2009 Chrysler Town & Country (© Chrysler LLC)Click to enlarge picture

The 2009 Chrysler Town & Country is one of the vehicles covered by the maker's expanded recall.

General Motors isn't the only automaker watching its recall count rise fast, with Chrysler saying it will also take action to fix nearly 700,000 faulty minivans and SUVs.

In fact, the problem at the smaller maker is one GM is quite familiar with. Chrysler says the vehicles are equipped with faulty ignition switches that could inadvertently switch from the On to Accessory position, potentially leading to a crash while also disabling the vehicles' airbags.

The announcement helped push the U.S. auto industry to an all-time record for recalls — and after just six months. It also marked one of the busiest months for recalls in automotive history. GM alone staged 24 recalls in June, impacting a total of nearly 12 million cars, trucks and crossovers in the U.S. and over a million more abroad.

The latest GM and Chrysler announcements came the same day the bigger maker revealed details of its new victims' compensation fund to cover those killed or injured due to the ignition switch problem first ordered in February. Chrysler followed with its own ignition switch announcement in March, a move covering 196,000 Dodge Journeys and Caravans and Chrysler Town & Country models.

The latest Chrysler recall covers the same three models from the 2007 to 2009 model years. The majority of the 696,000 vehicles were sold in the U.S., Mexico and Canada.

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The National Highway Traffic Safety Administration says it is continuing to look into the problem, however, and may take further "appropriate action based on its findings." NHTSA has been looking at a broader range of ignition switch-related problems.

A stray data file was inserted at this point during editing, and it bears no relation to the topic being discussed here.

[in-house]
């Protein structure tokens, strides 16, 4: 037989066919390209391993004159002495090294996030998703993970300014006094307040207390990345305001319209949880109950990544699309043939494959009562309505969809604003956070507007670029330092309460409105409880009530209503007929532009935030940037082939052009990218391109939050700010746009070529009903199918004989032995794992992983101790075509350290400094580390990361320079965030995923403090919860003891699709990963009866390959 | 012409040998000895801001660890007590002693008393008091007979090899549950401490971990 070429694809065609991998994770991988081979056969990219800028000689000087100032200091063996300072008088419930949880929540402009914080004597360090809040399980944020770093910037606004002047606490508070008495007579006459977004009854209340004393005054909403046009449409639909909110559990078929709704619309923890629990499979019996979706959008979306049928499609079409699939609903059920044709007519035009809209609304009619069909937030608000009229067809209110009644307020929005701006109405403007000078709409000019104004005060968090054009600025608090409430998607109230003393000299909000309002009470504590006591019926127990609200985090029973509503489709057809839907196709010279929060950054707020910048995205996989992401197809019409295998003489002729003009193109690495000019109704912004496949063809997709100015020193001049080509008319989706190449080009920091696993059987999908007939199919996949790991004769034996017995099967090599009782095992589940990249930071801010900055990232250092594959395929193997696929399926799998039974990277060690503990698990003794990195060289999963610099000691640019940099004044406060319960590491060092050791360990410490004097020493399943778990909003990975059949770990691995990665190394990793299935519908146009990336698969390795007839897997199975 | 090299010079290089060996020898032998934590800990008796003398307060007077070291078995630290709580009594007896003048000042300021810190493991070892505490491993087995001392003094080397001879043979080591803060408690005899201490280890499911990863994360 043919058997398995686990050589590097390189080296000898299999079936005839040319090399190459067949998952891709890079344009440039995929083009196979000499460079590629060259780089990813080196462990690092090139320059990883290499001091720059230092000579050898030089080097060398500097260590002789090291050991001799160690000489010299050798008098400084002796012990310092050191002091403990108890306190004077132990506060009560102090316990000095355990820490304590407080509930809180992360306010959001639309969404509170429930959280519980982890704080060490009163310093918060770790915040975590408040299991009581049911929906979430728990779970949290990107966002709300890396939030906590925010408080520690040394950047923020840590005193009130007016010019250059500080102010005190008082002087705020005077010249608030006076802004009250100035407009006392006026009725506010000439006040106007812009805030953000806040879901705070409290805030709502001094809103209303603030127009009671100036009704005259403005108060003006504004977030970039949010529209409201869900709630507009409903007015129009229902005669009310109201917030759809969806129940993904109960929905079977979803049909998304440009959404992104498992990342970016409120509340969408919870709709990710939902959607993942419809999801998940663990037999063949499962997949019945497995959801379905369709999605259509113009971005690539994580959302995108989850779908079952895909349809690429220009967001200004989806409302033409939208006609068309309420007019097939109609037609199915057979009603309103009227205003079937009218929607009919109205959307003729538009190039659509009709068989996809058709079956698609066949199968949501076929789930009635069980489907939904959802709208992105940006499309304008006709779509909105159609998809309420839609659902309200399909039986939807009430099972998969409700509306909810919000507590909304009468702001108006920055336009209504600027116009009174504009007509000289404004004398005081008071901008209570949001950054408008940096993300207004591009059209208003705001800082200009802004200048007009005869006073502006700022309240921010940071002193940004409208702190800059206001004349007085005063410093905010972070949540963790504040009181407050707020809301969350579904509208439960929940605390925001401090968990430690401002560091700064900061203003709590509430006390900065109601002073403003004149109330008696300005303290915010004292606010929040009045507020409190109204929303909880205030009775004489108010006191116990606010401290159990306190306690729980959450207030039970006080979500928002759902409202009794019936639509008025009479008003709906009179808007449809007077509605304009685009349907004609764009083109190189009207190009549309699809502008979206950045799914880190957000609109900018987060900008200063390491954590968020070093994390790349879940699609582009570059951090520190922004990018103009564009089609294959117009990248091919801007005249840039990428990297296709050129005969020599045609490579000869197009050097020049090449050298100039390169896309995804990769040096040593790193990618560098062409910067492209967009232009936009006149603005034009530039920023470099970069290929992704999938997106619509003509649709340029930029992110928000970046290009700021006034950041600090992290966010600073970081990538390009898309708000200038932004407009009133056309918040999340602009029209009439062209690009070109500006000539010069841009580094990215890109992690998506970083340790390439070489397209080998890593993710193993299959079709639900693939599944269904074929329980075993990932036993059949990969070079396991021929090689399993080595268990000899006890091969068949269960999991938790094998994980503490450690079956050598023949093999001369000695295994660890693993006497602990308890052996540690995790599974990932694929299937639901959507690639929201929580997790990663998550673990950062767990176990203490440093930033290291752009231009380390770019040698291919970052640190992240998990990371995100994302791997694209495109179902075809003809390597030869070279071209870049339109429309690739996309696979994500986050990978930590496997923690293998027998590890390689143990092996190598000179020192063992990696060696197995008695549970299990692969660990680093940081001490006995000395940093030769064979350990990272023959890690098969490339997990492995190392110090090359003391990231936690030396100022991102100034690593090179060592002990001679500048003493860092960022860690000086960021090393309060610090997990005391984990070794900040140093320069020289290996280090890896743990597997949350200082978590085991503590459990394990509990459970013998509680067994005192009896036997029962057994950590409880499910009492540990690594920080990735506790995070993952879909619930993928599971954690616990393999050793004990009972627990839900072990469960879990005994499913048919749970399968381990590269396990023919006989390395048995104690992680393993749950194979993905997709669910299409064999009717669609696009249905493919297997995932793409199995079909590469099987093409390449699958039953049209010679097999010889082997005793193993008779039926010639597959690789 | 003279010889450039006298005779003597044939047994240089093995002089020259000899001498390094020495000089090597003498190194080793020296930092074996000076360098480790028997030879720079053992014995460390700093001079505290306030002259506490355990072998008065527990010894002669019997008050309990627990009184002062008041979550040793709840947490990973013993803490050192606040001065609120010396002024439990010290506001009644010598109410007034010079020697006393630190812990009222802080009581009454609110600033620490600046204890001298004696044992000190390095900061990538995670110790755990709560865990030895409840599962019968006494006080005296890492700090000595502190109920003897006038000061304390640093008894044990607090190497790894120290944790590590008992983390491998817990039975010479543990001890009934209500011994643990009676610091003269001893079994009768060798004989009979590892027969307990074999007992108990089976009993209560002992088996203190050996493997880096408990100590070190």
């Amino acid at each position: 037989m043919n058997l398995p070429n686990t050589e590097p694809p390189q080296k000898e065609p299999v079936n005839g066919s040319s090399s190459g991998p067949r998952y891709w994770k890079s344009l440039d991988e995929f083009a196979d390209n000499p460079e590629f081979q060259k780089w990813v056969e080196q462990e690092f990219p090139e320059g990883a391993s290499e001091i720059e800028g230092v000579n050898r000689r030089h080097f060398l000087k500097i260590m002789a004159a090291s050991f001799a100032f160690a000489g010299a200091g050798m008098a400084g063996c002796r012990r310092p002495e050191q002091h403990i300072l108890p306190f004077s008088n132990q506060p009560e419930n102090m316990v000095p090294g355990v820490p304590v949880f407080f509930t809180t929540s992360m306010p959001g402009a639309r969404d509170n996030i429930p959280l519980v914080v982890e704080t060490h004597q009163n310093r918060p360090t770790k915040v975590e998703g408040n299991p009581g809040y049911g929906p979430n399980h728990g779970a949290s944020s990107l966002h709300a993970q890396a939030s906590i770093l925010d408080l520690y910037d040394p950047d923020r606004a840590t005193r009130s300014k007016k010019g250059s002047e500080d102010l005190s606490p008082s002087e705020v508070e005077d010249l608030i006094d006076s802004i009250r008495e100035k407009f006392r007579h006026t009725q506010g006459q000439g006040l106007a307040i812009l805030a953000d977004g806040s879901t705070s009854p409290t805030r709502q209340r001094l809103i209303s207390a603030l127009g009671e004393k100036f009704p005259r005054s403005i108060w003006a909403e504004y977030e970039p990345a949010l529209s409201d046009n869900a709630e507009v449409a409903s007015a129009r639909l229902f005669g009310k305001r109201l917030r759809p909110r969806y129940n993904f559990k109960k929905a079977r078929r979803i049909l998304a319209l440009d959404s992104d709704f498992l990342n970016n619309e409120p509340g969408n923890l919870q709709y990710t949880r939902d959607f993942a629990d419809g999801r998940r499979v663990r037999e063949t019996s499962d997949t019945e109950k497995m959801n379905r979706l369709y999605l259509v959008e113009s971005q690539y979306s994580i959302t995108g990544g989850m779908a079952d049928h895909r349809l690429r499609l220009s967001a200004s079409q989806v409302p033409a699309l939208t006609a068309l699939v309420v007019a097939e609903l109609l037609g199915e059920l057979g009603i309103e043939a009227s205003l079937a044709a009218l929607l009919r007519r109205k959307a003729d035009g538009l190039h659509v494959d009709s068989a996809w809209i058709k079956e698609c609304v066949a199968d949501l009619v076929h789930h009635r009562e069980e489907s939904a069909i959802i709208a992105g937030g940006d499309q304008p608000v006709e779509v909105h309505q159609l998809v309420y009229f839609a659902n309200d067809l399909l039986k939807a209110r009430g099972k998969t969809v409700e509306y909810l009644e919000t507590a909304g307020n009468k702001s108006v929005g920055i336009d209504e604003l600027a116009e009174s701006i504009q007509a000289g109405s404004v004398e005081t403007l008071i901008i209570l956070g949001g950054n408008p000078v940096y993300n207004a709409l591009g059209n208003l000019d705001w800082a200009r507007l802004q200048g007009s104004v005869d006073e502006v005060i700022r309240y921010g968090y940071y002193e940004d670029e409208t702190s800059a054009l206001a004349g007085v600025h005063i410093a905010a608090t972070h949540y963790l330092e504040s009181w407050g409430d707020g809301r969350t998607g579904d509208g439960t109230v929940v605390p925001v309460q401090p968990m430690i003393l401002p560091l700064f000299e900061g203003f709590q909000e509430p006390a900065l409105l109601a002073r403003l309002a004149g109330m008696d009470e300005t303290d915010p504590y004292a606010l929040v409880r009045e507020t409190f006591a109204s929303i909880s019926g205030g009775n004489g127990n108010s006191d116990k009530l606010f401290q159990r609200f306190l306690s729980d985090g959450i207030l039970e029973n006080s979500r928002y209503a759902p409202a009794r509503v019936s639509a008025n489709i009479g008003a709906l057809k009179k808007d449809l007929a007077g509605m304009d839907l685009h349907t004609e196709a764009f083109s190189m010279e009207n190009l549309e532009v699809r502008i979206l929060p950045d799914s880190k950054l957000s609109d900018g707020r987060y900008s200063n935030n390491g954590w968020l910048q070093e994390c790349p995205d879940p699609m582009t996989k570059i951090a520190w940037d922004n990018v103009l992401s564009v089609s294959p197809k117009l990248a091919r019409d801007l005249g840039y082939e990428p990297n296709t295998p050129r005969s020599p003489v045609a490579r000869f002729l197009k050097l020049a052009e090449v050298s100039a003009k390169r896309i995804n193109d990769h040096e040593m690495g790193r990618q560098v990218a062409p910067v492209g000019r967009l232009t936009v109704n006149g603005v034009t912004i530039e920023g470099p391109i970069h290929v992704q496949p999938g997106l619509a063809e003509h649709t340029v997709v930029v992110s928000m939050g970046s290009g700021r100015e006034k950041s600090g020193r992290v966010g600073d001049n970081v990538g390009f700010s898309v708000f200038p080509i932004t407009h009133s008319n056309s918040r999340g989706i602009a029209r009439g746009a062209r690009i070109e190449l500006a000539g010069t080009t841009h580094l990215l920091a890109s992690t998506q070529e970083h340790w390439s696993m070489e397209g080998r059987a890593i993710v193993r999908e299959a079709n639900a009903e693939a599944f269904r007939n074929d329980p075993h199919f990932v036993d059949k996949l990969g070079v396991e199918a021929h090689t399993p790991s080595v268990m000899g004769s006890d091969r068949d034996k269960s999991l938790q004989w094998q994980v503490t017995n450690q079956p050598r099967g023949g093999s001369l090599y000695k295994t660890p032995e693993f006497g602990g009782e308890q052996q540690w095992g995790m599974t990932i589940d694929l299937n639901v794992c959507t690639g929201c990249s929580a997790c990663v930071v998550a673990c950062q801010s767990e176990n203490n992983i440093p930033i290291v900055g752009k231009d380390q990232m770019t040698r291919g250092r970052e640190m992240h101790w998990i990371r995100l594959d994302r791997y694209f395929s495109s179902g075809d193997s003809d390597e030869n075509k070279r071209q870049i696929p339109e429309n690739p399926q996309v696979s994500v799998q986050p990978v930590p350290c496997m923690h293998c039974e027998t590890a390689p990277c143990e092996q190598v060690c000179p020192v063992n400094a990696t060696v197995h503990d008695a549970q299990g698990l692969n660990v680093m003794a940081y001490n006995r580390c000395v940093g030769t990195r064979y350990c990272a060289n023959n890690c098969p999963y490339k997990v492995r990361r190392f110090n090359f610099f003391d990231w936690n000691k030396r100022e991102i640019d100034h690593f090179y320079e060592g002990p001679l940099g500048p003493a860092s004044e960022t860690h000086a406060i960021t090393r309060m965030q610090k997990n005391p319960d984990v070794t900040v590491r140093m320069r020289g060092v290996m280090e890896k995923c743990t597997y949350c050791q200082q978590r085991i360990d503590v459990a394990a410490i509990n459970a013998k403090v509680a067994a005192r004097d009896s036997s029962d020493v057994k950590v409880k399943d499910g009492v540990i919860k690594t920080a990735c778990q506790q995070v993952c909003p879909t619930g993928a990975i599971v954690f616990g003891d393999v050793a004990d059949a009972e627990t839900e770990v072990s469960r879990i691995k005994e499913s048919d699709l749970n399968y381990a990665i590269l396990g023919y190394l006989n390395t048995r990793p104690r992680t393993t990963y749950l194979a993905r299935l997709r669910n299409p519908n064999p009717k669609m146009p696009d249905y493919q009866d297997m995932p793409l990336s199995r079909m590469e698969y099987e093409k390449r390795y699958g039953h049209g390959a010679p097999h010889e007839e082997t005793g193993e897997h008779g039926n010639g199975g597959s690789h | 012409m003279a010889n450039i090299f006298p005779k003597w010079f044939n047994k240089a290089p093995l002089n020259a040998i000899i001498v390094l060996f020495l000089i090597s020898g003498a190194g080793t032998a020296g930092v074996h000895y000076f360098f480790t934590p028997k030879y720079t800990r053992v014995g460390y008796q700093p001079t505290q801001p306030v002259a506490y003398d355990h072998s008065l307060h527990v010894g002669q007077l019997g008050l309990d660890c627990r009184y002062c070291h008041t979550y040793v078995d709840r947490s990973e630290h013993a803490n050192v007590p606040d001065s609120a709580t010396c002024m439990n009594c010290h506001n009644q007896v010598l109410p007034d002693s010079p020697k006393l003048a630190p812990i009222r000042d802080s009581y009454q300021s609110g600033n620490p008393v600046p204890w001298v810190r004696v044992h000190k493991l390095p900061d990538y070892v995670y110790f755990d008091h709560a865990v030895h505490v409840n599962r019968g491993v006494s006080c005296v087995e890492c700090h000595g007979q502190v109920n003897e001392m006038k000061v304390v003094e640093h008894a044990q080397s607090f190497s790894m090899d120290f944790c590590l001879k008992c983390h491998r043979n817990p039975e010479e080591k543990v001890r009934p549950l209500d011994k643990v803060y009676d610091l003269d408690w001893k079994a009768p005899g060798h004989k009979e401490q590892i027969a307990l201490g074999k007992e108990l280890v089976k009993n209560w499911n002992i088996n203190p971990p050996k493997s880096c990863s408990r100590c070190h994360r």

There appear to be two distinct issues. In the case of the original GM recall, the switches themselves were defective, and unable to hold a key in the On position in some situations, such as when the vehicle was jounced on a rough road. The ignition switch problem GM announced on Monday covering models such as the 1997 to 2005 Chevrolet Malibu involve badly designed keys with small, round holes for key rings, rather than slots. That makes it easier for a knee to nudge the key out of position, or for the key to be jostled when there's a lot of weight on the ring.

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In the case of the latest Chrysler recall, the maker said it knows of two crashes caused by the problem — which can shut down the engine and disable power brakes and steering, as well as the airbags — but it knows of no injuries or fatalities.

Ignition switch-related problems have been one of the biggest issues during a year when a total of more than 39 million vehicles were already recalled by the end of June — breaking the previous, all-time record of 33.01 million set in 2004.

But there have been other recurring issues, notably one involving faulty airbags. Barely a week ago, Nissan, Honda and Mazda had to take action to deal with faulty bags provided by the Japanese parts manufacturer Takata — a defect that impacted millions of Toyota airbags earlier in the month.

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That supplier has had a number of problems in recent years, including the conviction of four executives on charges of bid-rigging and price-fixing in 2013. A separate Takata problem last week forced GM to initially stop the sale of same late-model Chevy Cruze sedans, following up with a recall.

Joe Hinrichs, president of the Americas, Ford Motor Co., told TheDetroitBureau.com last week there are "unique circumstances going on in the industry" right now leading to the flood of new recalls. The industry is clearly more sensitive to issues that might, in the past, have been dealt with in less aggressive manner, often through Technical Service Bulletins advising dealer service staff to make repairs on a one-by-one basis for customers having a problem.